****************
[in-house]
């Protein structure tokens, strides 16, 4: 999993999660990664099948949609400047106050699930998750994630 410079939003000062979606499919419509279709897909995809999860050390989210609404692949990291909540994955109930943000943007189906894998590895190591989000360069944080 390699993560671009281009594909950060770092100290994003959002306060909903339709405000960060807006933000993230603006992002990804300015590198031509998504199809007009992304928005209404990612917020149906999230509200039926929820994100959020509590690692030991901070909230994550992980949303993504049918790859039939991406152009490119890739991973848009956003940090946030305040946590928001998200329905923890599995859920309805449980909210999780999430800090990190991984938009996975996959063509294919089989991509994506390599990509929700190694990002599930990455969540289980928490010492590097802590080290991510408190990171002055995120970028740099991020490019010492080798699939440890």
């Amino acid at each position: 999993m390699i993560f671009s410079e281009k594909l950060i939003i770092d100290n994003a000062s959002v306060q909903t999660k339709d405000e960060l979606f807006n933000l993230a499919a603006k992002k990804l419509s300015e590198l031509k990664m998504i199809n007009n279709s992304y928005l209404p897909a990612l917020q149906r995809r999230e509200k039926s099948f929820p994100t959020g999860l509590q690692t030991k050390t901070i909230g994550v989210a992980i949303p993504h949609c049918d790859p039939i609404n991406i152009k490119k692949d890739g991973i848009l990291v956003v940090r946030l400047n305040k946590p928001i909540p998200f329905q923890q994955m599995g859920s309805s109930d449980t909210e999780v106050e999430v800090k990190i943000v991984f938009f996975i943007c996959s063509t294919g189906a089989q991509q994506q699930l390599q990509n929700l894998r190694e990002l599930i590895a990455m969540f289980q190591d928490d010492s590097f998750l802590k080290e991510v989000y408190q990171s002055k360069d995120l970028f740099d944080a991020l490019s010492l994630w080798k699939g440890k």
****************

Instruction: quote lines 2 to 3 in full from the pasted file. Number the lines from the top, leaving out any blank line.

């Protein structure tokens, strides 16, 4: 999993999660990664099948949609400047106050699930998750994630 410079939003000062979606499919419509279709897909995809999860050390989210609404692949990291909540994955109930943000943007189906894998590895190591989000360069944080 390699993560671009281009594909950060770092100290994003959002306060909903339709405000960060807006933000993230603006992002990804300015590198031509998504199809007009992304928005209404990612917020149906999230509200039926929820994100959020509590690692030991901070909230994550992980949303993504049918790859039939991406152009490119890739991973848009956003940090946030305040946590928001998200329905923890599995859920309805449980909210999780999430800090990190991984938009996975996959063509294919089989991509994506390599990509929700190694990002599930990455969540289980928490010492590097802590080290991510408190990171002055995120970028740099991020490019010492080798699939440890």
């Amino acid at each position: 999993m390699i993560f671009s410079e281009k594909l950060i939003i770092d100290n994003a000062s959002v306060q909903t999660k339709d405000e960060l979606f807006n933000l993230a499919a603006k992002k990804l419509s300015e590198l031509k990664m998504i199809n007009n279709s992304y928005l209404p897909a990612l917020q149906r995809r999230e509200k039926s099948f929820p994100t959020g999860l509590q690692t030991k050390t901070i909230g994550v989210a992980i949303p993504h949609c049918d790859p039939i609404n991406i152009k490119k692949d890739g991973i848009l990291v956003v940090r946030l400047n305040k946590p928001i909540p998200f329905q923890q994955m599995g859920s309805s109930d449980t909210e999780v106050e999430v800090k990190i943000v991984f938009f996975i943007c996959s063509t294919g189906a089989q991509q994506q699930l390599q990509n929700l894998r190694e990002l599930i590895a990455m969540f289980q190591d928490d010492s590097f998750l802590k080290e991510v989000y408190q990171s002055k360069d995120l970028f740099d944080a991020l490019s010492l994630w080798k699939g440890k």